I've never really played any of SEGA's Yakuza games before, so I've always assumed they were fairly serious open-world crime dramas, like most Grand Theft Auto clones. After demoing the series' upcoming prequel (Yakuza 0) at E3 2016, though, I realize I've had it wrong all this time.
Sure, maybe there's some seriousness lurking beneath the game's surface, but after messing around with it for 15-20 minutes, I'm pretty sure it's actually a comedy masquerading as a brawler. I think I can be forgiven for misunderstanding, though — SEGA certainly puts on a serious, self-important face. I don't know how many times I've seen an elaborate Yakuza-themed Tokyo Game Show booth, decked out like a luxurious bar or something equally over the top. And while I'm there, I'm as likely as not to get a glimpse of series creator Toshiro Nagoshi strutting around outside the booth, tanned to a crisp, decked out like a gang boss, a beautiful girl on each arm.
But I keep forgetting that despite Nagoshi's gangster presentation, he's the same guy who created the Super Monkey Ball series. It seems you can take the man out of the Monkey, but not the Monkey out of the man. Yakuza 0 is every bit as ridiculous and goofy as a series of games in which simians roll around in plastic spheres collecting bananas... it just dresses itself up a bit in a veneer of toughness.
It's perhaps easier for Yakuza 0 to embrace its inner drift toward ridiculousness thanks to the game's setting: It turns back the clock on the franchise's timeline to the late ’80s, a time when Japan was flush with wealth and had the disposable income to indulge in all manner of ridiculousness (like $60 video tapes containing 20 minutes of anime). Series protagonist Kazuma Kiryu — here a mob enforcer rather than the guy running the show — strides through the streets of Tokyo as the living embodiment of the era: Decked out in a double-breasted white pinstriped suit, pockets lined with millions of yen, punching dudes for justice (or for the supremacy of Kiryu's particular brand of crime, which I suppose is something else entirely from justice).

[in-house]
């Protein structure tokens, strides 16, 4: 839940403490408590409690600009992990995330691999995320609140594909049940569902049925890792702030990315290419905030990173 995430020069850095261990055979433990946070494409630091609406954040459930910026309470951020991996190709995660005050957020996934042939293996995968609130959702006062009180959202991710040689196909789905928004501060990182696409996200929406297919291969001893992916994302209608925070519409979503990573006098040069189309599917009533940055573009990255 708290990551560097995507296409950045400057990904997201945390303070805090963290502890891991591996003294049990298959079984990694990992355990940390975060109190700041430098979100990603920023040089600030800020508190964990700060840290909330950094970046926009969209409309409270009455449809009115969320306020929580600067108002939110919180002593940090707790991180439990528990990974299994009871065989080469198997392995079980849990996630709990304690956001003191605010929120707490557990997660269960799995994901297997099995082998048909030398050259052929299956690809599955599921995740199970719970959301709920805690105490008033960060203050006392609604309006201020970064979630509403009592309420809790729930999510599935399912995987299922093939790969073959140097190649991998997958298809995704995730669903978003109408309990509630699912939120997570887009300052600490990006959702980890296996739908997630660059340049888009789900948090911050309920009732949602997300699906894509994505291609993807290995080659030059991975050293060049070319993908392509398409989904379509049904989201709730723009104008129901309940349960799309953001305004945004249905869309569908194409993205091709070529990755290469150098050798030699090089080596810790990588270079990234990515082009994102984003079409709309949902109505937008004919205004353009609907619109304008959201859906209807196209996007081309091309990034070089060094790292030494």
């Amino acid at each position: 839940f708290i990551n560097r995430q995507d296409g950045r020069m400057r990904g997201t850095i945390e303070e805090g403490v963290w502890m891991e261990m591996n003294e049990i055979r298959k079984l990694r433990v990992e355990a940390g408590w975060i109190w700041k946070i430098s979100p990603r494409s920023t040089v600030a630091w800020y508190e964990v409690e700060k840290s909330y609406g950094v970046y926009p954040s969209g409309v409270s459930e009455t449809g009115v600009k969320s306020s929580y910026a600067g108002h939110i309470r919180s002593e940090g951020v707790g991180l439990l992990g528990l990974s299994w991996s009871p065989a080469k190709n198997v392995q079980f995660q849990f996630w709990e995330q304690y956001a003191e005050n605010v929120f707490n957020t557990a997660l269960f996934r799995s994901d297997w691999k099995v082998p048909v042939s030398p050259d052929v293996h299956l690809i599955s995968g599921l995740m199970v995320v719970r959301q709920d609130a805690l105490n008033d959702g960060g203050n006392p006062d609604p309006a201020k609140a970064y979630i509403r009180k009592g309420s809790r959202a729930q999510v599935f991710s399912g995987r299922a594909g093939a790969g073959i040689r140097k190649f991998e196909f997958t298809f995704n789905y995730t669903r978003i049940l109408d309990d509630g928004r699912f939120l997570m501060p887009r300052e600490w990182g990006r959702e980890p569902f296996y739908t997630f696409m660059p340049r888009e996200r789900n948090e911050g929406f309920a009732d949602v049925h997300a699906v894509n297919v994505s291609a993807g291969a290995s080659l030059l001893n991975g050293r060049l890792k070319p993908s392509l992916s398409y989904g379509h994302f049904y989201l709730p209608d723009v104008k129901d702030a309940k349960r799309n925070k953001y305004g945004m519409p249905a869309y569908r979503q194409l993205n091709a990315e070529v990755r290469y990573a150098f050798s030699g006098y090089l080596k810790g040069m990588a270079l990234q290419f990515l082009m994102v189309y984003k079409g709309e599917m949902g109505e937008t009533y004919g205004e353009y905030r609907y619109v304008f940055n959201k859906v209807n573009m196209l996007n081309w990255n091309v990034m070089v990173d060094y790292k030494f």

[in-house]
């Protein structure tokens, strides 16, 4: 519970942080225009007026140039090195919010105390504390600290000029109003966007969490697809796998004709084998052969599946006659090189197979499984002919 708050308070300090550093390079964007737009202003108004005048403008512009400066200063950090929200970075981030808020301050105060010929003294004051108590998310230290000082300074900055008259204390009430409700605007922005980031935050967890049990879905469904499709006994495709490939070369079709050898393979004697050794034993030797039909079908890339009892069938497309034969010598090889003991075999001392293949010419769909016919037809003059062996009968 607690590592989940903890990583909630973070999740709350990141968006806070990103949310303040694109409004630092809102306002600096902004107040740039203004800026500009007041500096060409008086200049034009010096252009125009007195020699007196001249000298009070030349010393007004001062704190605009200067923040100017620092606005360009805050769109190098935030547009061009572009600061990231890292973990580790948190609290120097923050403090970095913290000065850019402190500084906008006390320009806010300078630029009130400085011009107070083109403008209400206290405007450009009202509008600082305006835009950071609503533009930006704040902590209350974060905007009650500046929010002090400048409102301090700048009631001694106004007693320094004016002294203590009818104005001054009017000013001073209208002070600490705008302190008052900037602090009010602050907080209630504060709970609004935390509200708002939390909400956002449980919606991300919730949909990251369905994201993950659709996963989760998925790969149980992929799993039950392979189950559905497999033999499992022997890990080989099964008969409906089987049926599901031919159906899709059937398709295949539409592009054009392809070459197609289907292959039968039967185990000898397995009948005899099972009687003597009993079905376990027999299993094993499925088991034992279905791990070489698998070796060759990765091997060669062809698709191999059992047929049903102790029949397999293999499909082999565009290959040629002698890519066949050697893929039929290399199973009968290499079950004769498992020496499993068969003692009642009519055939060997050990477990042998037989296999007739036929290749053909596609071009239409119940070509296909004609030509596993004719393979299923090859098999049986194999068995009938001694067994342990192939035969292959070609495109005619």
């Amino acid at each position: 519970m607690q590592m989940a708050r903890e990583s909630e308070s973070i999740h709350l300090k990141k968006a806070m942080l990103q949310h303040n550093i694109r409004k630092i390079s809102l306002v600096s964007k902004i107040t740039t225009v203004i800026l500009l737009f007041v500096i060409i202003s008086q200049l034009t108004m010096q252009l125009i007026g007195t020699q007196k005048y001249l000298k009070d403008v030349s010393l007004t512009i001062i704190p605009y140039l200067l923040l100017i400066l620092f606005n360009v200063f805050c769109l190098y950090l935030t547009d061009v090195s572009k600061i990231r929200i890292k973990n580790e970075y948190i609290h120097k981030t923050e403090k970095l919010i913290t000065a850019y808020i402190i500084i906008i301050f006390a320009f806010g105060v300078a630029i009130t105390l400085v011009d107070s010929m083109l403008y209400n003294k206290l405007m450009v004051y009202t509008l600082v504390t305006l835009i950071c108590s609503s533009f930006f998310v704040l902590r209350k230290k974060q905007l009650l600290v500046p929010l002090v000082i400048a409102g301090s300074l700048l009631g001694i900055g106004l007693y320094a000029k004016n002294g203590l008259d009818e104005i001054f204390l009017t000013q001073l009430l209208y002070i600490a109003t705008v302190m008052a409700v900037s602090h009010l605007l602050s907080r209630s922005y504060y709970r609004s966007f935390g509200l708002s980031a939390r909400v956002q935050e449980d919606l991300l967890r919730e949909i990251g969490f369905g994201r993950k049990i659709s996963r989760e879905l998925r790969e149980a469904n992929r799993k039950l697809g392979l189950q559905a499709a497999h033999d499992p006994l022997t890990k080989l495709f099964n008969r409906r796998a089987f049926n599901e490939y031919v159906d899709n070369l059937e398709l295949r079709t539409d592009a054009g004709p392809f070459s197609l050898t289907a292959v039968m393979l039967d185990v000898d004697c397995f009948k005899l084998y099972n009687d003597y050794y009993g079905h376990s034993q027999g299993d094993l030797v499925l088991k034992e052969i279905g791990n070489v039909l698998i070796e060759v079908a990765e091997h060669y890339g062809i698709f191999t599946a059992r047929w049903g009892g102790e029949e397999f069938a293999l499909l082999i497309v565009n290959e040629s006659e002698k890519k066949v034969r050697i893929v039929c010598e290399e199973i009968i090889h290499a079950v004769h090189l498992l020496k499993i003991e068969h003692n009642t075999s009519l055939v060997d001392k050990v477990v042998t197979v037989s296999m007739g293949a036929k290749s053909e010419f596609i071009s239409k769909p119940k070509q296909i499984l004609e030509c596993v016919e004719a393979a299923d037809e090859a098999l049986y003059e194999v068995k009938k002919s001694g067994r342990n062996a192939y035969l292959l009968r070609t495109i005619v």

The game starts to become even more ridiculous once you shift away from Kiryu's Scarface impression and head to Osaka to take control of Yakuza 0's other protagonist, Goro Majima. While Majima's play mechanics work more or less like Kiryu's (you can alternate light and strong attacks, build combos, and use the environment for finishers against opponents), bringing Majima's two different combat styles into action really shatters any vibe of seriousness Yakuza 0 may have going for it. Where Kiryu's combat forms simply emphasize speed or strength, Majima has a bit more of a thematic approach. He can attack with a baseball bat, which he uses with the sincerity of an aspiring ball star (such excellent form for his swings!)... or he can switch to breakdance style, which is exactly as it sounds. He performs low sweeps and spinning attacks, dancing foes into submission. Because it's the ’80s.
And because it's the ’80s — specifically, 1988 — you can also find and play period-appropriate SEGA arcade games. Company representatives have confirmed Out Run and Space Harrier, and suggested there could be more. Personally, I hope they go all in on the 1988 setting and include a mission that involves stealing a launch day allocation of Mega Drives from a truck....
The missions tend toward ridiculousness as well, even for the fairly straightforward Kiryu. We played through a demo that involved the protagonist training a too-polite dominatrix in how to be appropriately harsh to a client. Besides the fact that this read like the most blatant foreign stereotype of Japan I've ever seen in a game — courtesy and kinkiness all at once! — it was hard to take the whole scenario at all seriously given its completely over-the-top writing and staging. But its preposterousness left me far more interested in Yakuza 0 than any previous, fleeting glimpse of the series ever has. Who knew that SEGA was secretly publishing a criminal farce beneath that GTA-wannabe façade?